In order to estimate the distribution of crops grown in the Snake/Salt River basin, information was obtained from various ditch operators as well as from Water Division III Hydrographers. These estimates are based on knowledge of the area and of the crops grown by various producers. Other sources of crop information such as crop records or detailed aerial photography were not available for analysis.


In order to determine the crop distribution for the Snake/Salt River drainage, data for each of the major diversions as found in the Irrigation Diversion Operation and Description Memorandum was used. The types of crops irrigated by each of the diversions was determined as part of that memo. Generally, the determination of crop types as well as the acreage of each crop was obtained from those involved with each ditch, such as water masters, producers, and hydrographers. The assumption was made that the crop distribution in each sub-basin roughly followed the distribution of the major ditches combined. In addition to information regarding individual ditches, crop distributions were also estimated by sub-basin in some cases by those with local knowledge of the crops. The crop categories used in this distribution were similar to those used in other previous basin studies and consisted of alfalfa, small grains, pasture grass, and mountain meadow hay. The distinction between pasture grass and mountain meadow hay is based on the method of irrigation, with pasture being sprinkler irrigated and mountain meadow hay being flood irrigated. The resulting distribution of irrigated crops is shown in Table 3. Also, a visual depiction of the crop distribution by sub-basin is shown in Figure 1. The determination of consumptive irrigation requirements used as part of the surface water modeling incorporated this crop distribution. As part of the crop distribution, it was determined that approximately 5% of the Teton sub-basin crops consisted of potatoes. However, the study conducted to determine consumptive use and consumptive irrigation requirements for crops did not include data on potatoes. As a result of the lack of water use data as well as the relatively small amount of potatoes grown, it was determined that a separate crop category for potatoes would not be created. In addressing the use of water by potatoes, studies were consulted that contained data on potatoes and other crops such as alfalfa and small grains. In a study conducted at the University of Idaho, the consumptive use and consumptive irrigation requirement for potatoes was found to be closest to that of small grains. As a result, the acreage for potatoes was included in the grain category for this study.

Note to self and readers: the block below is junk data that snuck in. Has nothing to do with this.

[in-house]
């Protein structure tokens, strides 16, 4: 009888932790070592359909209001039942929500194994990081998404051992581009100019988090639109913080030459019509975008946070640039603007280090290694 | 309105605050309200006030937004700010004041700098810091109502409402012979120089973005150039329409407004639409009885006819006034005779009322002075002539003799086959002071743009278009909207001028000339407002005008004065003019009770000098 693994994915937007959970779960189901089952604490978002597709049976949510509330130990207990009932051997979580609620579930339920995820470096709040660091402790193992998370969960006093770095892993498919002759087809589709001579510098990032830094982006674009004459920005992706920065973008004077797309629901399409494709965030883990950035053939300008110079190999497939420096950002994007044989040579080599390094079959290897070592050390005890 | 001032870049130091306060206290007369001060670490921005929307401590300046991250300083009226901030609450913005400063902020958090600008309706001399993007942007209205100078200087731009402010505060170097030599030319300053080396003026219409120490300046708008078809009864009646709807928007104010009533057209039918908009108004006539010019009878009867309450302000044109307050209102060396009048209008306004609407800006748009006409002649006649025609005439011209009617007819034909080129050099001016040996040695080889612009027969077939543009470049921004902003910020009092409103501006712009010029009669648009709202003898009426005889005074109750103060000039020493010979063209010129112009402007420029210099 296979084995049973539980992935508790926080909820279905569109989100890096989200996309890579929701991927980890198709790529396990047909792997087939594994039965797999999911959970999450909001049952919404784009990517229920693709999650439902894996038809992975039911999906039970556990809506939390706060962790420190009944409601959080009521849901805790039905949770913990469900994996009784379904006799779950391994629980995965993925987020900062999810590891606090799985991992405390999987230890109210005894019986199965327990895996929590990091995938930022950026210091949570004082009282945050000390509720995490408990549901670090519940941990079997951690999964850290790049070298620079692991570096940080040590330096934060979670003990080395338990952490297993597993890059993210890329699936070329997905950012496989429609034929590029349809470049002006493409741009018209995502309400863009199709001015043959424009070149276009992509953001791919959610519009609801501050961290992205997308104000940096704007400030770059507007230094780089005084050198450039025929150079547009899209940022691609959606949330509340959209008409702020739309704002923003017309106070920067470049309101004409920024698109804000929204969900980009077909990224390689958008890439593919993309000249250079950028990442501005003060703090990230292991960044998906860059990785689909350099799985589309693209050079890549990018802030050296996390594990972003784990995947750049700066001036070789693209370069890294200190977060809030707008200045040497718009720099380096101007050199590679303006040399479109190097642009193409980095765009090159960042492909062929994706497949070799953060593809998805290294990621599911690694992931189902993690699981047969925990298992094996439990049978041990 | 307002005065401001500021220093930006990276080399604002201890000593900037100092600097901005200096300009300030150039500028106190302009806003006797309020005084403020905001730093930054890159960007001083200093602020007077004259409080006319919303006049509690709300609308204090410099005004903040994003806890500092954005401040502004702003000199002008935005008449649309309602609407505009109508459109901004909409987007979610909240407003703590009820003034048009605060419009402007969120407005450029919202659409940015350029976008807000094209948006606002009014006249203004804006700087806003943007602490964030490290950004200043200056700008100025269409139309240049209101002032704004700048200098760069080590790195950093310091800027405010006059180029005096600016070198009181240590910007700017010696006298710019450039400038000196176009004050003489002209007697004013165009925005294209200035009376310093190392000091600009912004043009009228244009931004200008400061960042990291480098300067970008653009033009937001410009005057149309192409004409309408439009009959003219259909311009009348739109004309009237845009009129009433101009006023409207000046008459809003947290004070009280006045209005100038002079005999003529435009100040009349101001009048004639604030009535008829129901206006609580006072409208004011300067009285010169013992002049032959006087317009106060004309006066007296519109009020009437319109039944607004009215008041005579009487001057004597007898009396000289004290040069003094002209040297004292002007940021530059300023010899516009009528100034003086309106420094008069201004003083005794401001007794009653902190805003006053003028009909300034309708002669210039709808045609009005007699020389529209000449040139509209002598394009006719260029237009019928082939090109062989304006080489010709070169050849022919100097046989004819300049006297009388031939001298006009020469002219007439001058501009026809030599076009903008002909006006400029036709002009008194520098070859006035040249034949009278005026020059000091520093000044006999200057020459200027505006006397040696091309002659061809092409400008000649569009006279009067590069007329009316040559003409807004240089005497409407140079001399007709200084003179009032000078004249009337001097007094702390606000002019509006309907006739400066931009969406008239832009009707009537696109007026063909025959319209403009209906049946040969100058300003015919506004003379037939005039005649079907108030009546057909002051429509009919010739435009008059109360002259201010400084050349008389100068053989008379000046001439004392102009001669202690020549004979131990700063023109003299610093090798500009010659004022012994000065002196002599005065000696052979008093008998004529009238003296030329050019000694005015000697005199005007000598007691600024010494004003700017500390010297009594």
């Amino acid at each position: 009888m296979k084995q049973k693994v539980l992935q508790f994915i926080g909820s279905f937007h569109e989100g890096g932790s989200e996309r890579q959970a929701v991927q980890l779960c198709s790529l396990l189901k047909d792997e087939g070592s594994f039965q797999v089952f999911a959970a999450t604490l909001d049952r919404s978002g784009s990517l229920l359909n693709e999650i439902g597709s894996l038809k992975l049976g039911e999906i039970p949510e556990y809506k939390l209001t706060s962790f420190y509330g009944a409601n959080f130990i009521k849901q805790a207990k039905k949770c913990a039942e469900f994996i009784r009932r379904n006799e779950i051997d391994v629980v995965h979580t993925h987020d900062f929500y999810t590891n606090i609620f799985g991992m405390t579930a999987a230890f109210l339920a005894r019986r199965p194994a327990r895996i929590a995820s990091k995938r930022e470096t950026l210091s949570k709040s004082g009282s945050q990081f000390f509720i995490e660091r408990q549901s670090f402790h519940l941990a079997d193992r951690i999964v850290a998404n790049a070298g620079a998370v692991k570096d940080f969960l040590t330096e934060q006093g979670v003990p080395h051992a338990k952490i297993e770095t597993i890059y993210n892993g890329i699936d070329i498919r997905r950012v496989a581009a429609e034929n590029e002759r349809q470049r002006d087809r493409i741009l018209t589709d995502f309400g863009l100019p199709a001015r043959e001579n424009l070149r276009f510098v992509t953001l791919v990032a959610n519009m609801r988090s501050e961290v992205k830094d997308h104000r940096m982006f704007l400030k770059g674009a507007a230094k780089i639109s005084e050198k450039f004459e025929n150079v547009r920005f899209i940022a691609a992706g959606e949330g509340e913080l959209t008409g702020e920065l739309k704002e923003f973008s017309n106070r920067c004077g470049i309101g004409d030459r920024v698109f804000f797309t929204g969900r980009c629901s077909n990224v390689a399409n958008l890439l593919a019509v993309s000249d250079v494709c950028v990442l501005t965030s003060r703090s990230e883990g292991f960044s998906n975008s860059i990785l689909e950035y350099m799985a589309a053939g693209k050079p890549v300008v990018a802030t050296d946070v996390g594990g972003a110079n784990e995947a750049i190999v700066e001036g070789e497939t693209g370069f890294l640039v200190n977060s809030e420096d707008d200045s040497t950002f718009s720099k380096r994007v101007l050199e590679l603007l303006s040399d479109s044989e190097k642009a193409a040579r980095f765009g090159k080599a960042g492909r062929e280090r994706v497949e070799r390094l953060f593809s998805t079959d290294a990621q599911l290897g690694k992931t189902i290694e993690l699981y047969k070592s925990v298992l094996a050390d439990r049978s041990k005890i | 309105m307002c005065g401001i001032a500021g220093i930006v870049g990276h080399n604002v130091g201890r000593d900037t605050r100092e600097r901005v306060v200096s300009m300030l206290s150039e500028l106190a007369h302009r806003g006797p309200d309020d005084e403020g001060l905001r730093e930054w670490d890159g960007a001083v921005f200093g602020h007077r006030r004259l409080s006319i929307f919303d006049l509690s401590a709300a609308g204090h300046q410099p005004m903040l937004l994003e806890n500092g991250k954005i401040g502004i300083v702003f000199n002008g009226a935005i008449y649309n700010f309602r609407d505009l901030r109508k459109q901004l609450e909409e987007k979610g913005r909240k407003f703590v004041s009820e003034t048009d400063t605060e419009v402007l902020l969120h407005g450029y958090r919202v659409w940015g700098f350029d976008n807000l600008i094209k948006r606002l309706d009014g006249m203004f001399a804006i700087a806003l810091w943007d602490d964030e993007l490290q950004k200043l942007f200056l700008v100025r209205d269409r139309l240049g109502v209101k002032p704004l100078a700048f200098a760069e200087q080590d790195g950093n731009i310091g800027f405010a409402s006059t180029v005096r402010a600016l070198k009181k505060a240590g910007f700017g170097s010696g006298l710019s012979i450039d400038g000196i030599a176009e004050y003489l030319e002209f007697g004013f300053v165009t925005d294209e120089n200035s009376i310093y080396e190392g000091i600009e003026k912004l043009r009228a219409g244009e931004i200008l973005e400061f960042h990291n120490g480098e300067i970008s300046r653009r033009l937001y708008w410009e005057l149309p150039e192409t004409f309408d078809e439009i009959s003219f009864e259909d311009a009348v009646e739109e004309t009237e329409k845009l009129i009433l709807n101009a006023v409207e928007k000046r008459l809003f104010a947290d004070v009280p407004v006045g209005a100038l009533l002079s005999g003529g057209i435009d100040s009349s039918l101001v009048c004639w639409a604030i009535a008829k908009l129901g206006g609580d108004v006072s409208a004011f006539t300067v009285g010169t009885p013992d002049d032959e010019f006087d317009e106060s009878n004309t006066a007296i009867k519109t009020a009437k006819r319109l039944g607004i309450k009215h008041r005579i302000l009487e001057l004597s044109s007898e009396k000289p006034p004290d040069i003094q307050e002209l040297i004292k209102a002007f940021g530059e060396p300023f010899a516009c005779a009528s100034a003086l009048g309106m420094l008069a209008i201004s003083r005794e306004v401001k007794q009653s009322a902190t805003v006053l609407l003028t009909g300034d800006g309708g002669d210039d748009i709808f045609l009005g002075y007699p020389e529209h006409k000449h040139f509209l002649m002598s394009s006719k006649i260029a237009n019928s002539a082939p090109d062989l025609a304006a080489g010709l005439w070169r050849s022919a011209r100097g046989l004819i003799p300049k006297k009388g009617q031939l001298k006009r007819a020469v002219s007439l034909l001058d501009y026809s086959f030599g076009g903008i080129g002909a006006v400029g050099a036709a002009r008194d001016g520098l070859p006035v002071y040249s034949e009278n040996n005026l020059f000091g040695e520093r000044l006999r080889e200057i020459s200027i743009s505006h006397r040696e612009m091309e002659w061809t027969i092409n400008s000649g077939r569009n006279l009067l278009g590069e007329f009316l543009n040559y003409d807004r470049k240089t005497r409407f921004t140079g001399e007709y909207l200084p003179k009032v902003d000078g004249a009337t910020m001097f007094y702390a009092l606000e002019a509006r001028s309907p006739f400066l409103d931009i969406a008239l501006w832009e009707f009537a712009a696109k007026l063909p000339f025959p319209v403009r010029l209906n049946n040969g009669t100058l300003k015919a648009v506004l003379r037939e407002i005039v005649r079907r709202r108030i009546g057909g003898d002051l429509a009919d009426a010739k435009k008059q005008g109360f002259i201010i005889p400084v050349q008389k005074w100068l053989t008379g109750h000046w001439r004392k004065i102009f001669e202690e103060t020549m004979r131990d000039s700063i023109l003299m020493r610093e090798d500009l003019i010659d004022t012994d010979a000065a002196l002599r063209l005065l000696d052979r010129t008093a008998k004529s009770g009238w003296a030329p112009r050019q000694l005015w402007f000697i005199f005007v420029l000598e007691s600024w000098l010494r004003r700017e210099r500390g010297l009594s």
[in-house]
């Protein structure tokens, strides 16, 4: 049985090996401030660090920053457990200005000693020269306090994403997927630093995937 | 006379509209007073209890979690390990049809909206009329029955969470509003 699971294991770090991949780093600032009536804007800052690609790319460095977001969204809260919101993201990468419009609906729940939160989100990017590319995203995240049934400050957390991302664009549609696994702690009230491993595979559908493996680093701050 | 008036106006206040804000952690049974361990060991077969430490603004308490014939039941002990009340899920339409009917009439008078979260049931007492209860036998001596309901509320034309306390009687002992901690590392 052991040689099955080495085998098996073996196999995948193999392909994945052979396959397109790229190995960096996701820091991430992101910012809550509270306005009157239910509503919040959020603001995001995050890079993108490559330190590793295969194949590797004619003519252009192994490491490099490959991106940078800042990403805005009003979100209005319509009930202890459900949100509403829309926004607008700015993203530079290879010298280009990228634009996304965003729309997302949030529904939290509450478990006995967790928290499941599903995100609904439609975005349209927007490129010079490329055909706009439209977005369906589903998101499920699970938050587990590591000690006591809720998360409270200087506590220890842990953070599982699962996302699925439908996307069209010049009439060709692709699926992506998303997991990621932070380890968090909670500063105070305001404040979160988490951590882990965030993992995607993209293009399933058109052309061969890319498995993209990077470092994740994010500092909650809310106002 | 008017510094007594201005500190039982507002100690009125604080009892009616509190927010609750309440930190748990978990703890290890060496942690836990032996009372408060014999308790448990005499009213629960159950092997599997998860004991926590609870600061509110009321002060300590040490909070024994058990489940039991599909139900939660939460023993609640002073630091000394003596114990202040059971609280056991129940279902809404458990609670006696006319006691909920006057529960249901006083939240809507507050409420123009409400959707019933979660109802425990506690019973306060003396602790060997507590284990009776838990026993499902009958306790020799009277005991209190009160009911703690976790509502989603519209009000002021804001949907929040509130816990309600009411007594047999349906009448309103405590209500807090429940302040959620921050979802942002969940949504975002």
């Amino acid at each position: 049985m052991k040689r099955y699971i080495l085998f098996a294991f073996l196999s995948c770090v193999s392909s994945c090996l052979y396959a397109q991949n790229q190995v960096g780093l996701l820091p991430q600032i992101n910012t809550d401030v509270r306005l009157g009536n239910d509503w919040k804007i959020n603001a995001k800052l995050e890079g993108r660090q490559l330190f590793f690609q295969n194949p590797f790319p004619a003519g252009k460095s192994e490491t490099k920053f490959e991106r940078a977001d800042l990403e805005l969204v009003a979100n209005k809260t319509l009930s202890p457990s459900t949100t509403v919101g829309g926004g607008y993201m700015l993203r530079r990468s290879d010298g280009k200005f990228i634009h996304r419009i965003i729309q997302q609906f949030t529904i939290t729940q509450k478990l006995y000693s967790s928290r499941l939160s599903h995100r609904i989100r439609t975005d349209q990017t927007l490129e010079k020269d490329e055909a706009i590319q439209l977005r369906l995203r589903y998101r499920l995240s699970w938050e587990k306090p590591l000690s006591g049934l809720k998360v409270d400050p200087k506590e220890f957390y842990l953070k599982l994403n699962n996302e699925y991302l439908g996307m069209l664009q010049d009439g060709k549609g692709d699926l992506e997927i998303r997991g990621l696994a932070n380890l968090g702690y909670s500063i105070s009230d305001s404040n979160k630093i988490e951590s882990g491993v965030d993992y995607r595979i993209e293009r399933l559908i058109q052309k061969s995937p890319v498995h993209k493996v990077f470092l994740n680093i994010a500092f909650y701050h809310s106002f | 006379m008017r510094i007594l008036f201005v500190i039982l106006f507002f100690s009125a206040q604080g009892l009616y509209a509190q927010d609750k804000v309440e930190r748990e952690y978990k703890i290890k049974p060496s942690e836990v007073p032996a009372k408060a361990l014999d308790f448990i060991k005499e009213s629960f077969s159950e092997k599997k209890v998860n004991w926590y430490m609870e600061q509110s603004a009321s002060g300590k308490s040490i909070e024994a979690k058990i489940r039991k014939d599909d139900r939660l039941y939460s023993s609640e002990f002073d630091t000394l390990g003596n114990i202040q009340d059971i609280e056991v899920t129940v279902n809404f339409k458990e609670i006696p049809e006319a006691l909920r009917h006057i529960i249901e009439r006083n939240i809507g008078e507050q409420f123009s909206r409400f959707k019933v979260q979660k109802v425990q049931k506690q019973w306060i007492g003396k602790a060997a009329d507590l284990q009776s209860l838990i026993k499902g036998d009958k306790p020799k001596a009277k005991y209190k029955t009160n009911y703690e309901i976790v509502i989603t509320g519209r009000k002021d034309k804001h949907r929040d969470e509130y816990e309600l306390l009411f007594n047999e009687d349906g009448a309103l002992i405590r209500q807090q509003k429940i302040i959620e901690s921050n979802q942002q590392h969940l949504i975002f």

Table 3. Crop Type Distribution by Sub-Basin

Upper Snake River
Sub-Basin Alfalfa Grain Pasture Mtn. Meadow
Upper Salt River 49 % 18 % 24 % 8 %
Lower Salt River 58 % 25 % 12 % 4 %
0 % 0 % 0 % 100 %
Lower Snake River 0 % 0 % 2 % 98 %
Teton River 40 % 30 % 30 % 0 %

Figure 1. Irrigated Crop Types by Sub-basin


R.G. Allen and C.E. Brockway, University of Idaho, Estimating Consumptive Irrigation Requirements for Crops in Idaho, Appendix E, 1983.

Sunrise Engineering, Inc., Irrigation Diversion Operation and Description, Technical Memorandum, Snake/Salt River Basin Plan, 2002.

U.S. Department of Agriculture, National Agriculture Statistics Service (http://www.usda.gov/nass/), “1997 Census of Agriculture”. [new link 10/2009 HERE]

Wyoming Agricultural Statistics Service (http://www.nass.usda.gov/wy/) , “Irrigated Crop Types by County for 2000”. [new link 10/2009 HERE]

Wyoming State Engineer’s Office, Wyoming Water Planning Program, Report No. 12, Water & Related Land Resources of the Snake River Basin, Wyoming, December 1972.

Snake/Salt River Basin Plan Cropping Patterns in the Basin